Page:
I was a Sailor, once upon a time. Not just any Sailor, either. I was an enlisted nuke for seven years. That means for a good 10% of my life I was one of "Rickover's Babies." I grew up with Admiral Hyman Rickover as my overlord. My world was designed and ruled by him. He was something akin to a demigod in the universe I inhabited. He was unquestionably the most powerful individual in the nuclear submarine world for the entire duration of my first adventure in the Navy. I never saw him then, but I did know whenever he was expected to be nearby. Everyone knew the signs of a potential Admiral Rickover visit.
I remember all the famous Rickover quotes. I also remember how we used to manufacture them and post them around the engine room. Something tells me he might not have liked a lot of them. The only one I remember for certain was in the after part of the engine room where we had our maintenance status board. Above it was a paper ribbon inscribed, "You're nearer to God at PD - HG Rickover." I always thought that was humorous. I have no idea what the Admiral would have thought.
The second time I was in the Navy I found myself back on a submarine again. It's like my first boat in that both are now totally gone - scrapped! But I remember the day I was in my Executive Officer's (XO) stateroom looking for some storage space for our boat's presentation silver collection. I had opened a wall locker above my head and saw a stack of books. I asked my XO if they were his. His answer didn't surprise me. I'd been around too long for surprises by that time. He said, "No, those aren't mine. I was told those were on Admiral Rickover's reading list when this boat went on sea trials. They were here when I got aboard, and I'm pretty certain they'll be there when the boat gets decommissioned." My XO was the third to hold his position on that boat.
Nothing you read above was strange in the least if you ever heard the legends of Admiral Rickover. I remember reading Norman Polmar's outstanding biography of the man and recalled every single one of the interview stories found there. They were all told in my classrooms at nuke basic school at Mare Island. My instructors were used to students demanding they share their personal tales. Strange stories and the Admiral were very much like bread and butter - they just went together as integral parts of the same puzzle that was Hyman Rickover.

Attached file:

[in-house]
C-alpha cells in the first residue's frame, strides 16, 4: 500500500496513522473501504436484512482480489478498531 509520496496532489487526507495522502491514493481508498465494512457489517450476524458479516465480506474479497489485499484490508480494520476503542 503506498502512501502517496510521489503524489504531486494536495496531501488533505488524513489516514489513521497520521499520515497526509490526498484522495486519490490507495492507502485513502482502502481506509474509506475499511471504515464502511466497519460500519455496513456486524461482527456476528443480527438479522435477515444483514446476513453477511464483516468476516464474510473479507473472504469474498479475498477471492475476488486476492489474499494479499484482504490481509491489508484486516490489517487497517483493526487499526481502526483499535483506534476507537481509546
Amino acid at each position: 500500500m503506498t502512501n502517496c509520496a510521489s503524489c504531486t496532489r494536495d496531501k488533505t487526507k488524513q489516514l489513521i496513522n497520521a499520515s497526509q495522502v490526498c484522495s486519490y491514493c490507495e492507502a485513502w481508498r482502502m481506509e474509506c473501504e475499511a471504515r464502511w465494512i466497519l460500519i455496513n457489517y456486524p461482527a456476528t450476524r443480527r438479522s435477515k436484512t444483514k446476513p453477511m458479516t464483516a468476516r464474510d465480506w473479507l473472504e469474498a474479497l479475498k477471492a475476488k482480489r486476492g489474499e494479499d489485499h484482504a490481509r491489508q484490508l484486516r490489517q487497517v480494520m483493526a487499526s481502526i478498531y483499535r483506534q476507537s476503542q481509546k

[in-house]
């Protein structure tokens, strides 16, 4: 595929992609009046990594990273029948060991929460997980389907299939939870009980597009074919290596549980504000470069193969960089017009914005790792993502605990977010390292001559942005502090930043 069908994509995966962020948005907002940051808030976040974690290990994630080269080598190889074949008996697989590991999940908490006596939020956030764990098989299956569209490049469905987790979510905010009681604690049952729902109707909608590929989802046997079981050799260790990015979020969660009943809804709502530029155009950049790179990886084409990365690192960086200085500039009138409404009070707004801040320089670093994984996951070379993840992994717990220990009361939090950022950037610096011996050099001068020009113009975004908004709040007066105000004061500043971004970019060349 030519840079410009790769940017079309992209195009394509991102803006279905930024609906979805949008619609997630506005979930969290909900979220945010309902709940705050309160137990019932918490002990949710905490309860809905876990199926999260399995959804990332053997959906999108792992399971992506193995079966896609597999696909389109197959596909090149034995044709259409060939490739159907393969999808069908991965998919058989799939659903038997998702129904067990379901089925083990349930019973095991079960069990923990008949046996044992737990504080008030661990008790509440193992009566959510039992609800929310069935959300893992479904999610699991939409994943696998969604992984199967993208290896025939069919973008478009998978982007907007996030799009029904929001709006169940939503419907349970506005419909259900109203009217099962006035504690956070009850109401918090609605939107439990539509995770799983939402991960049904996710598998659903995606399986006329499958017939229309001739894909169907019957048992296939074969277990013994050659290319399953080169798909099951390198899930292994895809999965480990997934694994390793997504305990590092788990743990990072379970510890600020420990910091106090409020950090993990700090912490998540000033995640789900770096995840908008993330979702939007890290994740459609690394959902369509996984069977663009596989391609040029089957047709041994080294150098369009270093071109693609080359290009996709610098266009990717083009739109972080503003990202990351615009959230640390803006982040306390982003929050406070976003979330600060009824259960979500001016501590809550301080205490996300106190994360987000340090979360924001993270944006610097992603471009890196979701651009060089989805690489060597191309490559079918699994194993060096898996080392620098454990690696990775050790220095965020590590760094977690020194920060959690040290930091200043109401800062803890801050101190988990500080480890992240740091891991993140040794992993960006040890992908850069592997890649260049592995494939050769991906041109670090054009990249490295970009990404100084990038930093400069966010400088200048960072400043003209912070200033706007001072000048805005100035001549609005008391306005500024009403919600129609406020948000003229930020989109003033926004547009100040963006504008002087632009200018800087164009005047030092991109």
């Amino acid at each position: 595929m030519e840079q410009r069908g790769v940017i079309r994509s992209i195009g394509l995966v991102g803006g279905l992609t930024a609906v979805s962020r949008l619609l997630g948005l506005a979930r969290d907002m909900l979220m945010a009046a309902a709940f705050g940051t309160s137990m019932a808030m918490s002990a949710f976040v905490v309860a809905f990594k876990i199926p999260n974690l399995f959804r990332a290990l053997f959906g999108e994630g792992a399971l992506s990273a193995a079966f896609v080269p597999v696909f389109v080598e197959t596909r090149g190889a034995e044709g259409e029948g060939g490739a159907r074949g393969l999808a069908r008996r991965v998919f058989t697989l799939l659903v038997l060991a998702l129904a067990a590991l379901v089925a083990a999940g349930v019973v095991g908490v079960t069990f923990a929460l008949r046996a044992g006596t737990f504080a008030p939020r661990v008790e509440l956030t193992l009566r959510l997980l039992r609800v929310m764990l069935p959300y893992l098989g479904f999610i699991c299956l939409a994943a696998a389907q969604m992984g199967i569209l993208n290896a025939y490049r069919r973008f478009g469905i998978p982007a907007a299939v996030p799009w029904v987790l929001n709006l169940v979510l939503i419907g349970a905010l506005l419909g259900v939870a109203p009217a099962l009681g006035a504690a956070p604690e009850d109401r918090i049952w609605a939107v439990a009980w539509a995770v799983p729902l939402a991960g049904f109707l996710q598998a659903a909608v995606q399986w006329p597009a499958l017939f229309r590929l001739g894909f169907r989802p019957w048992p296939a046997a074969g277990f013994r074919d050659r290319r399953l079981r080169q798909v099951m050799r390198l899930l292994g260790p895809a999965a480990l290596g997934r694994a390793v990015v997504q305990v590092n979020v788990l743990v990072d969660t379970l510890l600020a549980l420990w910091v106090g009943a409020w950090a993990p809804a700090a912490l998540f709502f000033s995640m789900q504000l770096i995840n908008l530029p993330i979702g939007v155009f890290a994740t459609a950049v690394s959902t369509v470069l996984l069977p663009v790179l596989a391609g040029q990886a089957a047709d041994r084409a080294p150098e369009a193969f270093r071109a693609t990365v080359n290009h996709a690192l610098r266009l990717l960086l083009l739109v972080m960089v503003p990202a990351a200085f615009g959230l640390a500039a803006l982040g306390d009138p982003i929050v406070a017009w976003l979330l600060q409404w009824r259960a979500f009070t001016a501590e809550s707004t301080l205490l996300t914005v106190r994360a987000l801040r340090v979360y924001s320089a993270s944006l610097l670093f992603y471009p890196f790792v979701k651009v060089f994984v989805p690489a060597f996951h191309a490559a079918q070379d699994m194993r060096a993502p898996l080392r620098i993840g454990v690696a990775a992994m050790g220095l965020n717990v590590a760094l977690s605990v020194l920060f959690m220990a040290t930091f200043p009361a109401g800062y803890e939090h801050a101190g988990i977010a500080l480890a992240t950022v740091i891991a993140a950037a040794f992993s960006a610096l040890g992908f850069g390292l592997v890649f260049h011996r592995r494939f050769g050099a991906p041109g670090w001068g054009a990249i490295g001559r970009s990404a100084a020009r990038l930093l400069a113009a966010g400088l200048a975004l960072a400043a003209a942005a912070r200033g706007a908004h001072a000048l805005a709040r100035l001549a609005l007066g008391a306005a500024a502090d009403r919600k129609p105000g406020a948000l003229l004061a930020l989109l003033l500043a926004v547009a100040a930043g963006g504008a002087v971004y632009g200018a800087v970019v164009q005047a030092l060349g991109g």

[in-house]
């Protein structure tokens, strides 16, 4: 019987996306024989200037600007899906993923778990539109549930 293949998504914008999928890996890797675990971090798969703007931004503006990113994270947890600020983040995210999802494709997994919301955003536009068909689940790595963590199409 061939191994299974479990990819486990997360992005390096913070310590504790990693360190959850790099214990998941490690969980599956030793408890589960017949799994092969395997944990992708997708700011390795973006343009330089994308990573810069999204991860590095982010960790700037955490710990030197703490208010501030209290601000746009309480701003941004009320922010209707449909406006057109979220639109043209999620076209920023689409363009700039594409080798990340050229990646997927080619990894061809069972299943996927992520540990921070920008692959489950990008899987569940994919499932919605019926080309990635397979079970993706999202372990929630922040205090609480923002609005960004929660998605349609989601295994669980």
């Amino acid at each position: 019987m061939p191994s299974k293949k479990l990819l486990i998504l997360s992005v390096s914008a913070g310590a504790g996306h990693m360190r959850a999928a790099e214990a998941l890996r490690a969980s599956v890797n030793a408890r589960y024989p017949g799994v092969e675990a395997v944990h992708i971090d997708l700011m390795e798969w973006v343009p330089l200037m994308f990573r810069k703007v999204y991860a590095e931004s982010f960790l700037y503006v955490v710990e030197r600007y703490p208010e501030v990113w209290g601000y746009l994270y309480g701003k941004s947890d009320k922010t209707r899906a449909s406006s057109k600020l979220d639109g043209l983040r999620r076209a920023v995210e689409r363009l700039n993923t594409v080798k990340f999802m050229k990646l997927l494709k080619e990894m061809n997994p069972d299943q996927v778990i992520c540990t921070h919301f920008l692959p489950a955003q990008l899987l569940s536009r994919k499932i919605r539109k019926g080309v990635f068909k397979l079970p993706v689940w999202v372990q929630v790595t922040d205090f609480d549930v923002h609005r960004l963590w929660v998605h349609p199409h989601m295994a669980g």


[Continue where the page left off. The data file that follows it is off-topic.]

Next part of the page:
My strangest day in the Navy; definitely one of the strangest of my life, occurred in Groton, CT, at the US Navy Submarine Base. I was attending the Submarine Officer Basic Indoctrination Course (SOBIC) and was selected to be an usher at the commissioning of USS RICKOVER (SSN 709) on 21 July 1984. I remember that day like it was yesterday.
The party of ushers, side boys, ropeline attendants and everyone else who was "working" the event that day gathered at the head of the pier an hour before the commissioning started. We were all in our dress uniforms. It was the last time I ever wore my "choker" whites. I remember the lowering skies and intermittent spatters of rain. I was certain we were in for a soaker and was hoping it would hold off at least until we were done with the event. But that was not to be.
The guests began to arrive about thirty minutes before the start of the program, first in twos and threes, then in small groups. I was busy showing them to their seating and keeping an eye on the skies. About a third of the guests were carrying umbrellas. The seating area on the pier was not covered at all. As usual the platform on the bow of the boat was fully protected.
I was working the event with a Lieutenant Supply Officer, the RICKOVER's first Pork Chop. If you find the SUBASE DOLPHIN that covered the commissioning, there's a photo in it of me and that Lieutenant standing at parade rest while one of the speakers was at the rostrum in front of us.
The official party began to arrive. I don't remember who all was there but do remember the principal speaker was Admiral Stephen A. White, the last Chief of Naval Material Command (CNAVMAT), before the big Navy HQ reorganization that created the current Systems Commands. I knew of Admiral White already. He was well known by the Supply Corps because for the entire time he was an Admiral he always had a Pork Chop as his aide. The Supply Corps considered him a friend.